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The Drafc.

Presentation of a Sword to…

Mr. Vallandigham in Ohio.

Bombardment of Charleston.

A Panic in Richmond.

The Armies of the Rappahannock.

Fight in Green-brier County:

The Army of Rosecrans.

Army of the Tennessee.

ATTEMPTED MURDER AND SUICIDE.

THE DUKE OF NEWCASTLE ON THE…

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THE DUKE OF NEWCASTLE ON THE VOLUNTEER MOVEMENT. The Duke of Newcastle, K.G., Secretary of State for the Colonies and Lord-Lieutenant of the county of Nottingham, reviewed the 2nd Administrative Bat- talion of Notts Volunteers last week, which had been encamped on the Plains-piece, near Worksop, for five days. There was a numerous attendance, including the Earl and Countess of Lincoln, Sir Thomas W. White, the Ladies Clinton, Lady Henrietta D'Eyn- court, Lady F. Simpson, and the chief families of the district. At the close of the review the Lord-Lieu- tenant addressed the battalion. After remarking generally upon the movements of the battalion, the noble duke observed that he hoped not only the mem- bers of the battalion, but the spectators by whom he was surrounded and those with whom they were asso- ciated, would not falter in- their endeavours to keep up this most admirable and thoroughly independent volunteer force. They all knew how the movement originated, and he was sure they felt with him that an institution like the volunteer force, as it was not originated in a panic, ought not to be continued in a panic. While it was originated for the due security of the country, they were ready to acknowledge that it ought to be maintained for the benefit and protection of the nation at large, and, he hoped, for their (the volunteers') amusement and in- struction also. He was supported on the right and on the left by those who were most anxious for the pros- parity of the volunteer force, and he would appeal to them to lend a larger measure of assistance to the volunteers. It was true that, as compared with their position on the first formation of the corps, the volun- teers were now in a better position pecuniarily, as Government rendered certain aid to battalions; but the volunteers had certain continuous expenses to meet—expenses which increasedrather than diminished. It was most desirable that those who, from a variety of circumstances, could not join the force, should show their appreciation of it by subscribing or enlarging their contributions to its funds. Government contri- buted much more largely and liberally than formerly; but, notwithstanding this, volunteers had now uniforms to provide and expenses to meet which could only be met byincreasedaidfromthefriends ofthemovement. There- fore, without sending the begging-cap round the field, he hoped the ladies present would use their influence for their husbands to contribute to its funds. In some instances he was afraid that the annual contributions were rather less than they ought to be from certain, sources. The volunteers generally throughout tl e kingdom had shown a disposition for military duty far beyond what could possibly have been expected, and he was of opinion that at the present time they were just of as much value to the country, and as greatly required, as when five years ago they were organised. He had before remarked that the volunteer force was not organised in a panic; he did not believe that it was established from any such cause. The object was to provide a force the efficiency of which would be such that, should occasion require, the standing army might be safely employed elsewhere while the defence of the country could be adequately provided for. Some wise people had said that they did not see much, if any good at all, in the volunteer move- ment that they ne: e-- thought we should be invaded; and that such was their opinion when the movement commenced. These people, who were technically and vulgarly speaking "funkers," were very quiet when the movement began., but exceedingly bold when satisfied that danger was not to be apprehended (laughter). He (the Lord-Lieutenant) was of ppinion that the volunteer force had proved of incalculable benefit. When it was organised he did not expect there would be an invasion, but, considering the great possessions of this 'country and the vast interests at stake both for this and future generations, he regarded 'L 'v it as imperative that the force should be established. The 150,000 volunteers now enrolled were a sufficient security from invasion, and at the same time, should occasion require, they would supply the place of a large military force and of the regular army. He trusted that both the volunteers themselves and the friends of the cause would be impressed with the im- portance of maintaining the force in its efficiency, and that they would not allow any feeling of dissatisfaction to alter their opinion of it. They were, no doubt, quite as well aware as himself of the importance of battalion drills; it was by such drills that a permanent position, so essential to a military force, must be obtained.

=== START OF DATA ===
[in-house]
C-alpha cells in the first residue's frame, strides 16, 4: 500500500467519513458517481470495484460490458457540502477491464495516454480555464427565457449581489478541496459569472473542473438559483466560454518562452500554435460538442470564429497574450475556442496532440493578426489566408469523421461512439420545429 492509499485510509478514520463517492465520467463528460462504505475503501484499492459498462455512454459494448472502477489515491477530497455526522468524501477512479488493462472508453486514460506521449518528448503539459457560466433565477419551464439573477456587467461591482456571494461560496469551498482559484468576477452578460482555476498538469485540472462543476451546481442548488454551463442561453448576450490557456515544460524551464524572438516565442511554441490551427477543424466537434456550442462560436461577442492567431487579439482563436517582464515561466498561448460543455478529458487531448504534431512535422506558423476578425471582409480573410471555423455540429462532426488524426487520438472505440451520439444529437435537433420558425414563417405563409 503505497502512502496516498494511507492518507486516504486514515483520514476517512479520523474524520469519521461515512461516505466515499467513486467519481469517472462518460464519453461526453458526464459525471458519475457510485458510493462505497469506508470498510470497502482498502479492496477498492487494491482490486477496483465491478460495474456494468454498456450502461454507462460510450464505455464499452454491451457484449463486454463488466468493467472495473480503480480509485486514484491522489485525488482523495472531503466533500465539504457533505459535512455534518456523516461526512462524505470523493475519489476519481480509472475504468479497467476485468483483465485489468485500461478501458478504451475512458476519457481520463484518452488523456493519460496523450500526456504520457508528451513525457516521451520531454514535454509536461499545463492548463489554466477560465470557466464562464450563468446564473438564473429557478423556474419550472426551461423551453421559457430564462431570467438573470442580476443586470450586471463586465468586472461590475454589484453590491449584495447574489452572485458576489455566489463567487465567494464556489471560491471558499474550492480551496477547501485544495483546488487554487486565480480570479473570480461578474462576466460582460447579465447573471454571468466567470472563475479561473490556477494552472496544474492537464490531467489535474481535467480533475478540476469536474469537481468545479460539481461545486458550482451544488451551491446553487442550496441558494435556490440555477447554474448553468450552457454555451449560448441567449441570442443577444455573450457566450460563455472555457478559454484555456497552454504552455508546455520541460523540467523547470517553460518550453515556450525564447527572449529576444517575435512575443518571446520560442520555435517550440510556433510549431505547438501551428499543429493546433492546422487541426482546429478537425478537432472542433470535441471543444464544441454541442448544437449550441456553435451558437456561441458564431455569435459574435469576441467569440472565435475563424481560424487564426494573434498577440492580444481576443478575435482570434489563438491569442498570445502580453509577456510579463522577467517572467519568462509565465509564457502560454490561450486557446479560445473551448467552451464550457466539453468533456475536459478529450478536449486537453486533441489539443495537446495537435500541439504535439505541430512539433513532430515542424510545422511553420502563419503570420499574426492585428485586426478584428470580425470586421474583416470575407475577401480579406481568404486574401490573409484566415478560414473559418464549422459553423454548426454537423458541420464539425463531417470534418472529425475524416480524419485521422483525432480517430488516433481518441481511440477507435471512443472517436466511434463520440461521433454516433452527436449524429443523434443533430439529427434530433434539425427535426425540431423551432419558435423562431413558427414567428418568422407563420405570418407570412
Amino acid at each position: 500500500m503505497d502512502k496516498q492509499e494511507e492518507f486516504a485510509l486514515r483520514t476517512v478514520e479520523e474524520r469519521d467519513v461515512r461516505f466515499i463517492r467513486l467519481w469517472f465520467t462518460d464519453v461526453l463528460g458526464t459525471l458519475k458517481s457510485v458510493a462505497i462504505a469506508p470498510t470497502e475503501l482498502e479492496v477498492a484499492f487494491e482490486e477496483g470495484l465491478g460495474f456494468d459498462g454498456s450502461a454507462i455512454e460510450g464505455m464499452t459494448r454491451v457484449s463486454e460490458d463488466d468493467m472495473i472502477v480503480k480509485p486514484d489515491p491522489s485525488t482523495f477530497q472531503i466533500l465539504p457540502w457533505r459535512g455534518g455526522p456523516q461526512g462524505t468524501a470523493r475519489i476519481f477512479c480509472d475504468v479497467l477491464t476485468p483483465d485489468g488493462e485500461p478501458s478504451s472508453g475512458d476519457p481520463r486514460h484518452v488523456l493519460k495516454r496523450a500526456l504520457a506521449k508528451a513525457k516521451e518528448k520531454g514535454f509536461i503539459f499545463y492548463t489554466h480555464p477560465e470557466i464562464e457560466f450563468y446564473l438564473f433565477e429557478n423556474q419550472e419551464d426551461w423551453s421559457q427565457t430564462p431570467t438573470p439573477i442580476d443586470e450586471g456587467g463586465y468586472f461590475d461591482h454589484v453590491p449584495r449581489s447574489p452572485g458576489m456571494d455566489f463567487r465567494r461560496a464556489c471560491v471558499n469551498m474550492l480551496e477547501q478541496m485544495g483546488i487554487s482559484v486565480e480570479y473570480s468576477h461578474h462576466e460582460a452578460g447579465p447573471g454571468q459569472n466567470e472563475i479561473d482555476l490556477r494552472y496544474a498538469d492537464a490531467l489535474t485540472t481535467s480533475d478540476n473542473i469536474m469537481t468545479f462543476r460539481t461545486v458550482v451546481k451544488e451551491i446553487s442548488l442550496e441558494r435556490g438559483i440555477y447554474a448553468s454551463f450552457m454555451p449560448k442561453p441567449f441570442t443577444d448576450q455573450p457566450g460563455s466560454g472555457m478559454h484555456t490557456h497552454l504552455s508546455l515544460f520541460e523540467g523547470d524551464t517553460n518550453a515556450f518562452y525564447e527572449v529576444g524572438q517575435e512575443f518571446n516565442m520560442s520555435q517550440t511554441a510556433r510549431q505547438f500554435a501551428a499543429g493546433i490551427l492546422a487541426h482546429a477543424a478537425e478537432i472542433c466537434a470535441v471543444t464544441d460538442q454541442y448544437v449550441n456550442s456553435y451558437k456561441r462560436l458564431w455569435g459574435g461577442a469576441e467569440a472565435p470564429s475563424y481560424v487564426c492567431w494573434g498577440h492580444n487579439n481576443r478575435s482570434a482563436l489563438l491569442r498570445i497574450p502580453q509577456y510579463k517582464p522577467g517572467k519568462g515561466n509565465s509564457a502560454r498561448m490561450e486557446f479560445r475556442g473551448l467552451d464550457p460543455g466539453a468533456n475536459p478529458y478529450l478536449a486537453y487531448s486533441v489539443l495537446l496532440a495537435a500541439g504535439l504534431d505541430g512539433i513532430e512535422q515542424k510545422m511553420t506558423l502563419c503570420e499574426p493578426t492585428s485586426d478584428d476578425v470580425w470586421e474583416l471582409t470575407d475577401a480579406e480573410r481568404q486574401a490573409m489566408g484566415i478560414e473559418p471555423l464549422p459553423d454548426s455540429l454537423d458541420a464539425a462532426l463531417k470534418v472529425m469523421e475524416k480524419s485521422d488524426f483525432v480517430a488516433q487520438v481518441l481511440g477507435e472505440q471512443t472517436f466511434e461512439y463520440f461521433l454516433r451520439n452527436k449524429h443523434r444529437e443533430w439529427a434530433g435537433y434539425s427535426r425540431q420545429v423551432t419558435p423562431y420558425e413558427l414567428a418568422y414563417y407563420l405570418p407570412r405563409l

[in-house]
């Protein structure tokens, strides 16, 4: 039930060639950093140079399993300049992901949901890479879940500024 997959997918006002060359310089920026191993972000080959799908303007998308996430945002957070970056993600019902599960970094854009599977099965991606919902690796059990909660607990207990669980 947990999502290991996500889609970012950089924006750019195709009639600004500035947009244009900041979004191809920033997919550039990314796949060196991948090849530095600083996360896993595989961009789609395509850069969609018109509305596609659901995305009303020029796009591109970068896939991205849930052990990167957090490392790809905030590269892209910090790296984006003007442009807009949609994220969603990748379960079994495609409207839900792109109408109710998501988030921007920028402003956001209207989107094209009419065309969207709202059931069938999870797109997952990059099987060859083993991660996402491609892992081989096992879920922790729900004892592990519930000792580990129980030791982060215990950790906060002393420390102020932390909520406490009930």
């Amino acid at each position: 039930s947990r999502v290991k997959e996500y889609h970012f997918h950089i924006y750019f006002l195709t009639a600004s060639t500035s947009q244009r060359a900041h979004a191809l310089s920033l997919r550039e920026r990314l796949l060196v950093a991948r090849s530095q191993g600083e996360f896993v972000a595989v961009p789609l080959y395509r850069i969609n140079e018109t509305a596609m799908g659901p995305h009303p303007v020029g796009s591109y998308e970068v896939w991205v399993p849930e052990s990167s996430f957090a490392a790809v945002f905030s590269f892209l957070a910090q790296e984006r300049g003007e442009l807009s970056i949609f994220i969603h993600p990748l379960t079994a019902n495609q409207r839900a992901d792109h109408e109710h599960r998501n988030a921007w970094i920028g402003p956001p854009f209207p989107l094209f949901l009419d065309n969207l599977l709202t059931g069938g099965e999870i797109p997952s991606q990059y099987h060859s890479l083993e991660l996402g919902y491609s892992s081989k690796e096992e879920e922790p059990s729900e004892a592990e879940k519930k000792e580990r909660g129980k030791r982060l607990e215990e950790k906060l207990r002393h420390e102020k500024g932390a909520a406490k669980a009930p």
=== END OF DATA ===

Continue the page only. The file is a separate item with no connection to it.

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EXECUTION OF FOUR MEN AT KIRK…

THE CHANNEL FLEET AT BELFAST.

LINCOLNSHIRE SHEEP.'.'

C-HARGE OF MANSLAUGHTER AGAINST1…

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